An estimated 5.2 million older Americans had Alzheimer's disease in 2016. As the population of the United States ages, the number of dementia cases is projected to reach 13.8 million by 2050, with high costs for the health care system and society. It is critical to identify modifiable behavioral factors that slow (or accelerate) age-related and pathological cognitive decline. Alcohol consumption is one such behavior that has extensive consequences for cognitive functioning. Although alcohol dependence and abuse may lead to structural and functional brain damage, epidemiological studies suggest a possible protective effect of light-to-moderate alcohol consumption in aging populations. Alcohol, however, may not benefit everyone who drinks moderately, especially when individuals reach older ages. In addition to the effect of alcohol on cognition, individual differences in cognitive functioning may predict the level of alcohol consumed. Impaired vs. preserved cognitive performance may be both a consequence and predictor of alcohol use. Yet, this reciprocity is neglected in studies of older adults. Most work has focused either on younger or older samples, or treated age as a confounder. The proposed research is the first systematic attempt to examine the reciprocal, synergistic effect of alcohol consumption and cognition by adopting a developmental aging perspective.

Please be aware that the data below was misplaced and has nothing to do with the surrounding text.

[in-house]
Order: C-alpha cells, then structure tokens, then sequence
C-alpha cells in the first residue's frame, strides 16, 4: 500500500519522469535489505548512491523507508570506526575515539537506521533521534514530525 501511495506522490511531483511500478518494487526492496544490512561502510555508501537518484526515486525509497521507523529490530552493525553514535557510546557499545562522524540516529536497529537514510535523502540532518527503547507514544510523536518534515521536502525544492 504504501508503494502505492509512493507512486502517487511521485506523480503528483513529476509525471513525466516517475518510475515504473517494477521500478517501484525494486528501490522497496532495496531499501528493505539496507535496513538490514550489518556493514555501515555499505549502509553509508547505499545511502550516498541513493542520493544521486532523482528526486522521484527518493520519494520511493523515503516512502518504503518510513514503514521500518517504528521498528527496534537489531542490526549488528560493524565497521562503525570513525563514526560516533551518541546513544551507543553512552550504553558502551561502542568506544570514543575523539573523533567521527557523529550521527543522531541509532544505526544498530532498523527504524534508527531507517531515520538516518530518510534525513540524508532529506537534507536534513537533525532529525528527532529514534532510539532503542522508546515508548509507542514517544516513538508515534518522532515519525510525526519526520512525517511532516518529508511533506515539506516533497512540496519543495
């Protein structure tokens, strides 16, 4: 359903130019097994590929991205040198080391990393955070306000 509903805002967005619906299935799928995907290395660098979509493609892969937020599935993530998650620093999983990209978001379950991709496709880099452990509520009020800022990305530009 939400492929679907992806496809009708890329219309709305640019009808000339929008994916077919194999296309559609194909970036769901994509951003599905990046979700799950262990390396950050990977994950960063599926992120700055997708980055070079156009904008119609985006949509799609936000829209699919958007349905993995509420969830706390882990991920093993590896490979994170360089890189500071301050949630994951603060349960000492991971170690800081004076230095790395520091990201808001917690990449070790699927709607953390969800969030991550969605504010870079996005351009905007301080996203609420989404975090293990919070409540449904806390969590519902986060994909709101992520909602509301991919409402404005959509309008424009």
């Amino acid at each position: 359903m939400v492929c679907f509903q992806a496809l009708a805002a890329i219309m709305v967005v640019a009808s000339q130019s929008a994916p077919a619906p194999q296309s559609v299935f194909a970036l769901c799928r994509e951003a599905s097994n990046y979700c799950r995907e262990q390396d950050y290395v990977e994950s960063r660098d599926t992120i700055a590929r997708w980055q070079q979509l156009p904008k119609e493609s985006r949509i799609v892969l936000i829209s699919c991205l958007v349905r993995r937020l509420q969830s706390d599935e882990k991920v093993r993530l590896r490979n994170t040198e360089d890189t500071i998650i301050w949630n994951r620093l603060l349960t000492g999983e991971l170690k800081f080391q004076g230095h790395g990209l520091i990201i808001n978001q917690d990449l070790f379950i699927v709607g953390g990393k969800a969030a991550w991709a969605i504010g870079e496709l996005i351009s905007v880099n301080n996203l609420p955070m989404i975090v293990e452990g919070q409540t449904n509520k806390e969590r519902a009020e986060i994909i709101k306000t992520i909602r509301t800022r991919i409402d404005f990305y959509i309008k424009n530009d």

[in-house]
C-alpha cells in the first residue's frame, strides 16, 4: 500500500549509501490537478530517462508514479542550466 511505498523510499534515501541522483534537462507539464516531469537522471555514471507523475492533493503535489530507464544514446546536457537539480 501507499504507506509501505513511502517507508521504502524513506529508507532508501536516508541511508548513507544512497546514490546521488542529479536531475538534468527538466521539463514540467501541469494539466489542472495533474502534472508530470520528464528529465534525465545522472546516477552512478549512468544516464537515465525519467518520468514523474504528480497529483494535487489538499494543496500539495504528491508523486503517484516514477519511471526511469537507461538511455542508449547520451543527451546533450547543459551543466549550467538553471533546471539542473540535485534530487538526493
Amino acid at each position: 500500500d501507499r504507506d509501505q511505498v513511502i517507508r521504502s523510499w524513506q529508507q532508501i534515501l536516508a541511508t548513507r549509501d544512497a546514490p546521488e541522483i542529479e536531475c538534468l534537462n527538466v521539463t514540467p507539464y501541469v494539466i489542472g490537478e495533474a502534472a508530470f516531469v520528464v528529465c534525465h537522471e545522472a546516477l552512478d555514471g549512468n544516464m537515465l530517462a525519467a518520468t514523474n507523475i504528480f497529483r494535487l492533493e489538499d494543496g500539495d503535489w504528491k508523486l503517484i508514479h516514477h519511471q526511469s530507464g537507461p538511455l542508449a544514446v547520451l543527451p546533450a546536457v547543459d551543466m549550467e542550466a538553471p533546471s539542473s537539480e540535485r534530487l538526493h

The specific aims of this research are (1) to identify the reciprocal, longitudinal association between alcohol consumption and cognition, (2) to examine whether this association varies by age, and (3) to test patterns of alcohol consumption and dependence in older adulthood as risk factors for incident cognitive impairment and dementia. This research will leverage individual participant data (IPD) from four well-established national and international longitudinal cohorts that have at least two repeated measures of alcohol consumption (frequency and quantity) and cognition, spanning from middle adulthood to very old age. The proposed IPD analyses will provide unprecedented insights into the reciprocal relation between alcohol consumption and cognition, and how this bidirectional association changes with advancing age. It will lay the groundwork for future studies on the development of effective interventions targeted at enhancing cognition and promoting healthy aging.
Alcohol consumption is a modifiable behavior with implications for cognitive health and risk of dementia in later adulthood. Establishing a reciprocal, synergistic influence between alcohol use and cognitive function is informative for the development of effective interventions. The proposed research will aid in the development of evidence-based, age-graded guidelines for alcohol consumption pertaining to cognitive health.